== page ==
|Newspaper Title||Clarence and Richmond Examiner (Grafton, NSW : 1889 - 1915)|
|Trove Title||The Best Christmas Box|
; : CHAPTER II. ' ?',..'!
CHRISTMAS came round again., Little Prank Lad' bis stocking lilied with toys and; bon bons. Having no playmates nt home, ho got accustomed td playing, with a neigh- bour's little girl, about his own age. ' They spent most of their time in the Bhade.of some' wattles that grow on a small rise a few . . chains out .'behind their house. A short
distance further began a thick, forest, in the middle of which was a lake abounding with
fish and wild fowl.
. At five o'clock in the afternoon Frank's
parents were, startled, by a shrill scream. :
. . They recognised the cry of their boy, and both rushed out to his assistance, hut saw only the girl flying towards them, shrieking in a terrified manner, pale ns death i and scarcely able to speak. ? . ?
On " hoi ng asked whore was Frank ehe' could only gasp "Man took him; Man took Lim," pointing to tho bush.
They asked her if it was a white : man. '? She sa'id " Yes''; and when asked again if it Was a black man gave the same answer.
Getting no satisfaction from her the : father ran into the bush calling loudly for Frank, but receiving no answer returned for help. The mother bad fainted, and waa restored by some neighbouring women, who
bad been attracted by the shouting. AI messenger was despatched for the police, and search parties wore formod. Tho signal of success wns to he three shots fired in
rapid succession. All went forth equipped with arms and provisions, some scouring the forest from left to right, while others went straight to the lake, for it was believed by the majority of thom that Frank had been stolen by some stragglers of a mob of aborigines, who had passed tho day before on a hunting and fishing expedition, whither they went twice a year.
On arrival at the camp the men gave every place a thorough searching, and cross questioned the blacks, who denied the theft or that they knew anything about it.
One old fellow who spoke better English than the others, and had received many favours from Frank's parents, stood up and said, ' Master, me likum your little boy ; rae likum you too, no fear me takum your boy. Supposum my countryman bringum your boy here, me dellum you. Me ging,' showing them his breast plate.
? They all believed the old king spoke truthfully. The search was kept . up for nine days. They searched every' ' mortal where,' as one of them expressed it.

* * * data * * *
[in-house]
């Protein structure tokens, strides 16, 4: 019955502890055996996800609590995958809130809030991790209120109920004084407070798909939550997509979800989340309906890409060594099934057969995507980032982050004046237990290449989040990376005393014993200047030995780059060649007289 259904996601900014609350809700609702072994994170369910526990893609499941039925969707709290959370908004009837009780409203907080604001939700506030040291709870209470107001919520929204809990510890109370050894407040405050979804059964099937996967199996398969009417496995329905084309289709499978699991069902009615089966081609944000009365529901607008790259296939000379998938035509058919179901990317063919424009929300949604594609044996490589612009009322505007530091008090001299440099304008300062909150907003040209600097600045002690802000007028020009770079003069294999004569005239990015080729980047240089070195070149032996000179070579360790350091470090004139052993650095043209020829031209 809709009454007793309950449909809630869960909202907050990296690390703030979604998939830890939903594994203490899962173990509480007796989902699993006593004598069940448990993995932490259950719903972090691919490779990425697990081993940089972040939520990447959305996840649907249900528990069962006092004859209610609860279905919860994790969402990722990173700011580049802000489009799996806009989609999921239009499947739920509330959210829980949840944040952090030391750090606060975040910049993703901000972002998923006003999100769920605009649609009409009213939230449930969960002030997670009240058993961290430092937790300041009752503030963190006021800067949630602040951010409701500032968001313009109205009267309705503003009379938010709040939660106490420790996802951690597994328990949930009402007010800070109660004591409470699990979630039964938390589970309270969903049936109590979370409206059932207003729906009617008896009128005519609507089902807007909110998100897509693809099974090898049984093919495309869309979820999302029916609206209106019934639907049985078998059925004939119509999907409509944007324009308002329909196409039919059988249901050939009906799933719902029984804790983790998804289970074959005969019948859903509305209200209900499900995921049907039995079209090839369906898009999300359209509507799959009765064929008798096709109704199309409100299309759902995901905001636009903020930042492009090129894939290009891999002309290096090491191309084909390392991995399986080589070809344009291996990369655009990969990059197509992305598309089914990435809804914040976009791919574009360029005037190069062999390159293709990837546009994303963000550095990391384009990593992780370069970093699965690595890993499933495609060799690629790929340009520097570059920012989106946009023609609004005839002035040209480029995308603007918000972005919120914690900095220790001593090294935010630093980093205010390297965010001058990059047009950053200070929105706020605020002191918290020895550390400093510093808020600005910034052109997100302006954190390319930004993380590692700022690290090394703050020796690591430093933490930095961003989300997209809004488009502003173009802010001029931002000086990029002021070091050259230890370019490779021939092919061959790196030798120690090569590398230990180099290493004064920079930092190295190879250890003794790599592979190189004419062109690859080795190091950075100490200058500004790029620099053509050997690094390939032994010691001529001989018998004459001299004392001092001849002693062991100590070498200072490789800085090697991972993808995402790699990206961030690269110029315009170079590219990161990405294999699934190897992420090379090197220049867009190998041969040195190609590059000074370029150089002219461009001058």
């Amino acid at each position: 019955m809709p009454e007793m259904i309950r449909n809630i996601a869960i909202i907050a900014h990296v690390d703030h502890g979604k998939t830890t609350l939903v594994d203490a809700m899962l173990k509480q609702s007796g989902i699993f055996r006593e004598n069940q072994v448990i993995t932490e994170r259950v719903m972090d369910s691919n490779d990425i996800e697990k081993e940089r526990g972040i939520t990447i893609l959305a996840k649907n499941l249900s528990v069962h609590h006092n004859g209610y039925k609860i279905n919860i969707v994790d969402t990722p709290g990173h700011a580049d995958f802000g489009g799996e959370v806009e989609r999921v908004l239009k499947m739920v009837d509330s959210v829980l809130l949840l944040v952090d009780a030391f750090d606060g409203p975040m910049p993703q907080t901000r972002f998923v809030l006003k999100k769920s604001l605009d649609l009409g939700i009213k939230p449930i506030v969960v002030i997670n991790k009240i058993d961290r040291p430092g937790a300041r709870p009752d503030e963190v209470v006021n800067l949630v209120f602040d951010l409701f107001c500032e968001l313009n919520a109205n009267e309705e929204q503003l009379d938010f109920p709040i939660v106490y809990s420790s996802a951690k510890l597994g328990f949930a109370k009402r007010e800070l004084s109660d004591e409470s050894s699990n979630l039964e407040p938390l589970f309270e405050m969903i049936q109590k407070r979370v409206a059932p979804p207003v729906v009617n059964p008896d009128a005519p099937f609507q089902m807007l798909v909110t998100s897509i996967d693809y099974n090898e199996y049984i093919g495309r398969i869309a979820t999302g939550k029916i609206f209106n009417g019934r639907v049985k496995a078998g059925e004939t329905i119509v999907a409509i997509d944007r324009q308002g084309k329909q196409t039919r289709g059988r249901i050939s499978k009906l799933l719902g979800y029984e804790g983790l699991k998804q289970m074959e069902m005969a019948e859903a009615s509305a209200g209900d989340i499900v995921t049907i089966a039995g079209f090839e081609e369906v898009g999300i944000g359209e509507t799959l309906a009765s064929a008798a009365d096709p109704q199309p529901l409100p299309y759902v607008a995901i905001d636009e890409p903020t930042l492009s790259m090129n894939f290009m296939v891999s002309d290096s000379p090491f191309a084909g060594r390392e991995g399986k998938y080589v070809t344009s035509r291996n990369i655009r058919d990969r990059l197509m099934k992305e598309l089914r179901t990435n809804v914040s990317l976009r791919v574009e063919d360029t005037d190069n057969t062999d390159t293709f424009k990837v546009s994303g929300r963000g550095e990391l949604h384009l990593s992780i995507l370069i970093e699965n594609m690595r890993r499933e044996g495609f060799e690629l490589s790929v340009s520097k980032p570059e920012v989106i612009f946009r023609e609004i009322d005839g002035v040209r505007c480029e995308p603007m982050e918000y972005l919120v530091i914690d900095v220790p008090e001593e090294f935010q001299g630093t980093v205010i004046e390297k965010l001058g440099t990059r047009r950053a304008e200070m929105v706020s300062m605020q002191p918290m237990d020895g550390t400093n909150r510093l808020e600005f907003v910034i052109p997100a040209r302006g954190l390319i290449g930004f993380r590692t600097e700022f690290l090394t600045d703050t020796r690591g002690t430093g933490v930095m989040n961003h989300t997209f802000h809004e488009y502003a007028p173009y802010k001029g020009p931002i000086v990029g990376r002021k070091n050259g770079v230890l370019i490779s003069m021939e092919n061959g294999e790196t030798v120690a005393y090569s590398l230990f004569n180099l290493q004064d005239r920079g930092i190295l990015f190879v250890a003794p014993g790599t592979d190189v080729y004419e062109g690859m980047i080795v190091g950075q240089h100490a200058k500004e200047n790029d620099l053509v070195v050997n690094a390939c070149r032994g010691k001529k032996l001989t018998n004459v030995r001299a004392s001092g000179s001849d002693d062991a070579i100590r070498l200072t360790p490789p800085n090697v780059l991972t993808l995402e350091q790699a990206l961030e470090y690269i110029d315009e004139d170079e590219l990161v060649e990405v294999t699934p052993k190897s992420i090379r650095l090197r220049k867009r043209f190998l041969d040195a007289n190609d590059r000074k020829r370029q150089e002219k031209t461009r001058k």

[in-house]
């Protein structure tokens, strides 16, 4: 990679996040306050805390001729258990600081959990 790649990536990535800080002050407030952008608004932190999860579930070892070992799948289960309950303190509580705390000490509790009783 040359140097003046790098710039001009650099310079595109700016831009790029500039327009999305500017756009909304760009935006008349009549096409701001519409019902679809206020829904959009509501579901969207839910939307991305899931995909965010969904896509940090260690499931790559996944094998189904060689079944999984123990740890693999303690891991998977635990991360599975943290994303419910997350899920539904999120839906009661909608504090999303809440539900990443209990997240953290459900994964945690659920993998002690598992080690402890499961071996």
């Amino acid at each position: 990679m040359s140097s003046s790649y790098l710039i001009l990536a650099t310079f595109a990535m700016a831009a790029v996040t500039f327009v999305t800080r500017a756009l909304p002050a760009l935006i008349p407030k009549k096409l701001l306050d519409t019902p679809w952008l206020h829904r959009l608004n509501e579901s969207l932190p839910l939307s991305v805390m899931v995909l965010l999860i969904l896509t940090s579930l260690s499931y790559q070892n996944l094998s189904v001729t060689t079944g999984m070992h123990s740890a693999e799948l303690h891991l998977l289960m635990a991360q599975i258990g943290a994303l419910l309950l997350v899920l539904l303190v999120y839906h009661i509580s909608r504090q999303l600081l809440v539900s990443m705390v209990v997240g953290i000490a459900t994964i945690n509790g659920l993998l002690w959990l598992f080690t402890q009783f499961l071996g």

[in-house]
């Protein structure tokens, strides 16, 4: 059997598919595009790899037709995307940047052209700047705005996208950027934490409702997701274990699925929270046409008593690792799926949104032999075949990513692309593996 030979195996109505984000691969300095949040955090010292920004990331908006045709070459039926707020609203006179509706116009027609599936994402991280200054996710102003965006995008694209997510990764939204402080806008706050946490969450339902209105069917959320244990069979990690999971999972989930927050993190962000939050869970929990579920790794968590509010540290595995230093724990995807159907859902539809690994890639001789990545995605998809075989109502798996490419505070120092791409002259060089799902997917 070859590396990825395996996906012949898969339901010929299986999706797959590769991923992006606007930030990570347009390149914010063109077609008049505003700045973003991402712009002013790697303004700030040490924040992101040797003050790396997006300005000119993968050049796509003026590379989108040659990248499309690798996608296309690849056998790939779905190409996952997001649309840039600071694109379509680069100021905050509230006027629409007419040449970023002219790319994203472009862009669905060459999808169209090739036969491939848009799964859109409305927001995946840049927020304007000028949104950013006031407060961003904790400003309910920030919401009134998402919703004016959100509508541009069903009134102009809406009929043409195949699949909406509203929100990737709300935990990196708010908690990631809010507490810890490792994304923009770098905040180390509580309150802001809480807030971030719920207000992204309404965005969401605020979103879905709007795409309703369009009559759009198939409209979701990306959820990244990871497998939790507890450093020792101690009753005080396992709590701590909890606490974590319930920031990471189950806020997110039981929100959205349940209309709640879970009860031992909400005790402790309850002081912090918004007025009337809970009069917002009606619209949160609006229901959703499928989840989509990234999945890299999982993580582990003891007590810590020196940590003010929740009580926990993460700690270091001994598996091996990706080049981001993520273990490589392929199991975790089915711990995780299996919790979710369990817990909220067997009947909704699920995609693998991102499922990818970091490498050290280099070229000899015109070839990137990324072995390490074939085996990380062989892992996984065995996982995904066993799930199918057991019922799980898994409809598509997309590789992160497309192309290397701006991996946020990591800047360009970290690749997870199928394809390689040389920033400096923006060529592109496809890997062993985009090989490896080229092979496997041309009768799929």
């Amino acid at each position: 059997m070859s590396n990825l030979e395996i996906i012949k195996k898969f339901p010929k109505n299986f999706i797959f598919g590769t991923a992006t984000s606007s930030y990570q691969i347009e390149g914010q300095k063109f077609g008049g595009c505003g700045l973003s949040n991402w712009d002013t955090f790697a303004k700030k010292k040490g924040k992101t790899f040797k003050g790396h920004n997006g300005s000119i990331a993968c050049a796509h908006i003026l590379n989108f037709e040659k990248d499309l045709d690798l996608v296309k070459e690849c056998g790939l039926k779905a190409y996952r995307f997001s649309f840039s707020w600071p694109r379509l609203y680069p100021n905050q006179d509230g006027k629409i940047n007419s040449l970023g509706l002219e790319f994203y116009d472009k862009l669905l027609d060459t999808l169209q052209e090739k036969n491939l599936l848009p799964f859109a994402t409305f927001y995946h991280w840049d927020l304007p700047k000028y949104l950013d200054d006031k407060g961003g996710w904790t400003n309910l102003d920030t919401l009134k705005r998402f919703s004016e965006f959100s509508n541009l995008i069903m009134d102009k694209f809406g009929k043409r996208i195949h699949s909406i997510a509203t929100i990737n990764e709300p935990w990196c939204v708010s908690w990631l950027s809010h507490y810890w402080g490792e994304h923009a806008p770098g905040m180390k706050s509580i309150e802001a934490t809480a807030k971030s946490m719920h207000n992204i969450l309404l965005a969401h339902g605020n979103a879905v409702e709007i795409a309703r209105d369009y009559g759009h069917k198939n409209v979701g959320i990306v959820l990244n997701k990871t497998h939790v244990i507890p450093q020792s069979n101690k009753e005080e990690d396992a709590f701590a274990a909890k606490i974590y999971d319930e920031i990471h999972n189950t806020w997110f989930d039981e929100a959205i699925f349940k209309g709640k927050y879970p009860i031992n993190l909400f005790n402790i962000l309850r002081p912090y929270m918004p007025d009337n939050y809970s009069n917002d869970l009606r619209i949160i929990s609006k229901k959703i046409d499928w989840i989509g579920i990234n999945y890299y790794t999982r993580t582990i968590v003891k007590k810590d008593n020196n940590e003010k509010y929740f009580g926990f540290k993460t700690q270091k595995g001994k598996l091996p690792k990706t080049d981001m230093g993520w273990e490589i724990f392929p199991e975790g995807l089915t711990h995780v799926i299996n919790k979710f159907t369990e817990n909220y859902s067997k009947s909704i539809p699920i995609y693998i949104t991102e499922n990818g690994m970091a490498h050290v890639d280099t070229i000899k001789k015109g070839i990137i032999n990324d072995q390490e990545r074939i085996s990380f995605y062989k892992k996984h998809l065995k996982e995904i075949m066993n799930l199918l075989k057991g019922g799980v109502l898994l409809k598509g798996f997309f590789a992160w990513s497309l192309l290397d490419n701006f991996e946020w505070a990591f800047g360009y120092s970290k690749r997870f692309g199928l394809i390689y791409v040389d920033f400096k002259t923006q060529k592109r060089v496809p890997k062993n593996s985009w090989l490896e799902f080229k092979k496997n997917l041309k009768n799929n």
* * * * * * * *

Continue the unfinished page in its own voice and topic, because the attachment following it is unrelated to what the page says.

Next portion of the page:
A description of the missing boy was sent to all the police stations around.' The father offered five hundred pounds for the recovery of bia child, dead or alive, but all
their efforts were fruitless.
Finally they submitted to their! fate,
Bimply mourning their loss. 1 The mother, maintained that her darling was not dead, saying, if so, surely some trace of him would have been found. The news of his death, however, would have been lighter upon her than the suspense she now-lived in. ¡The night Frank was stolen the mother dreamed that be was carried off by. a' woman, but when she told it they only laughed ; st ber.
She never dreamed of him on any night- but
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; The years passed wearily on, and strange to say she saw him every Christmas in her dreams, grown a year older and bigger. He was with the same woman each time, but never twice in the same place. She told her husband that if she were permitted to pick ber boy out of a thousand youths she could do it easily, so vividly did be come before her in her dreams. "When Prank bad been gone about fifteen years another trouble came.upon the poor mother... Her,husband waB taken ill with low fever, and died in less than three' weeks. ' His last words to her
were, ; ' Good-bye . my, dear, [ wife ; may ' God bring home your long lost boy to you,' as you have al way B hoped.' ? ' ! . ' ; ' '; '
', 'When the , father was buried the - poor mother was, very 1 lonely, indeed. ?. Minnie, who was now dyer fifteen, was a comfort to her, and she was buoyed up with the hope of seeing "Prank again. ' She decided to change the, place of her abode, and being blessed with that universal provider of every- thing but happiness, she chose a picturesque looking spot ' in the suburbs of Melbourne, and purchased it for her. own, intending to end her days there in peace; at least, such peace, meagre as could be enjoyed by ono who has had a long and bitter experience of the proverbial " Hope ; deferred," which maketh the heart sick. ; She dreamed of her son regularly, who is a fine full-grown man now if her dreams are correct, and she wnitB patiently for his coming, which she believes will be on a Christmas day. ; v";i